Important: Make sure anything you might put inside these cookies is edible, you don’t want somebody accidentally swallowing something like a plastic spider (which I really, really wanted to hide inside these).
These cookies were inspired by the Pinata Cookies made over at She Knows, which are genius. Since I didn’t need mine to be striped I used a cut out sugar cookie recipe instead and created a thicker middle layer. I did try to cut the cookies out when the dough comes out of the oven and is still warm, the technique that is in the She Knows recipe, but found it created an edge that was too crumbly.
I used a set of seven Halloween cookie cutters made by Wilton for the cookies you see here. I cannot seem to find the same set online, it came packaged in a coffin shaped box and it’s probably already 50% off at Joann. The middles of my cookies were cut out using my Ateco 12-piece round cutters, which I love and find myself using often.
I find rolling dough to be tedious so I invested in a Roll-Pat (that page shows it as Roul-Pat but mine says Roll-Pat on it). It’s similar to a Silpat but oversized and the bottom layer grips your counter top. This is lovely because I prefer to roll dough between two layers of parchment and this keeps the parchment from slipping on my counter top. Love it, especially as what I think of as gingerbread construction season arrives.
There are so many options for what tricks you can hide inside, here I used some black cake decorations made by Wilton, they are complete edible but don’t taste like much. I also considered some small flat sour gummy candies, salted licorice coins, various cake decorations (skull and crossbones!) and Pop Rocks. For the treats the only things could find that are small enough are mini M&Ms or (my favorite) Valrhona Perles Craquant. Sadly I found that Reeses Pieces or candy corn wouldn’t fit inside, I tried. A friend mentioned that mini-candy corn might exist in the world and if I’d managed to find some I definitely would have used that as well.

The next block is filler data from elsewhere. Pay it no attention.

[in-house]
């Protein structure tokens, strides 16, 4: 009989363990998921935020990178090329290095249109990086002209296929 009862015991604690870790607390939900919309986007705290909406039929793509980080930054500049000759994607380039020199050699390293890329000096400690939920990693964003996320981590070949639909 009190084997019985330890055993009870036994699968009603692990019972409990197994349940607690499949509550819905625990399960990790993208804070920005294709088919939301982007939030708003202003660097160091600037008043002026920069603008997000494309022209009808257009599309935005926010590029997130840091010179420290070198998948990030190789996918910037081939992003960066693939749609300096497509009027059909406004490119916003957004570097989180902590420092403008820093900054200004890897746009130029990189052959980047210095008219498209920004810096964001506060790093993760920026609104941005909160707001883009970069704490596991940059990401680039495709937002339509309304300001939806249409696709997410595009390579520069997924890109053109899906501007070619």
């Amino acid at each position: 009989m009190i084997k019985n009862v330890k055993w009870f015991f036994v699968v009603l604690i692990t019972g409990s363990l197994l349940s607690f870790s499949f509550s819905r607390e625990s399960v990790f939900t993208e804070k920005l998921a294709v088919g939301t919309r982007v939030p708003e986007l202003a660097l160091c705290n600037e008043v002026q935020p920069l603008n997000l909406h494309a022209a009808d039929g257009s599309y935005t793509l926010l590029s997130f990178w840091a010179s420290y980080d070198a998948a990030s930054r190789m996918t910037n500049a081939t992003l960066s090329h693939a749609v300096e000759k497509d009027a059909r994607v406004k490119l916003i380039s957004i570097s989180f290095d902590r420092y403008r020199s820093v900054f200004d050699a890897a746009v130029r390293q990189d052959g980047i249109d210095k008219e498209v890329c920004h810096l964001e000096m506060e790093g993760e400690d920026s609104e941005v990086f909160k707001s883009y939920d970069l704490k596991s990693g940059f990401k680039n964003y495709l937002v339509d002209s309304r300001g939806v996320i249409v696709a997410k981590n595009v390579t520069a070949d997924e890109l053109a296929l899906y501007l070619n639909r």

I’m also considering seeing if I can make the coffin cookies tall enough to fill with some sugar skeleton pieces I found. I’d also include the Valrhona Perles Craquant as graveyard dirt. And small gummi worms if I can find some.
Click more for the recipe.
Trick-or-Treat Cookies Recipe
- 12.0 ounces (2.5 cups) all-purpose flour
- 1/8 teaspoon baking soda
- 1/4 teaspoon salt
- 1 cup (2 sticks) butter, at room temperature
- 3/4 cup sugar
- 1 large egg
- 1 teaspoon vanilla extract (I love the vanilla paste made by Nielsen-Massey)
- gel food coloring (optional)
for the glue:
- 1 cup powdered sugar
- 4 teaspoons milk
to go inside:
- mini M&Ms or other small treat candy
- cake decorations or other small trick candy
Mix together your dry ingredients (flour, baking soda and salt).
Beat the butter and sugar in an electric mixer until smooth. Add the egg and vanilla and beat for a minute more. If you’re adding food coloring put a few drops in now, it’ll be easier to see how much you need to add later and speed the process up.
With your mixer on a low speed gradually add half your flour. Take a moment to add more food coloring here if you’re using it and think you need it. Mix everything on low for a minute here, we need these cookies to be strong over tender so developing a little gluten won’t hurt. Add the rest of the flour and mix until everything all comes together.
Divide the dough into two balls. Flatten each a little and wrap individually in plastic wrap. Chill in the fridge until firm, four hours or overnight.
Each amount of dough will make six to eight Trick-or-Treat Cookies.
Note: I tried a number of cut out cookie recipes that spread too much for me and settled on a recipe from Real Simple that @seventenclark on Twitter pointed me towards and for which I ended up making a few changes. If you have a cut out cookie recipe you like go ahead and use it. I didn’t get to test the following recipes but they were also recommended on Twitter: Inchmark, Joy of Cooking, Dorie Greenspan, Annie’s Eats, and Jamie’s grandmother’s recipe. Thanks everybody!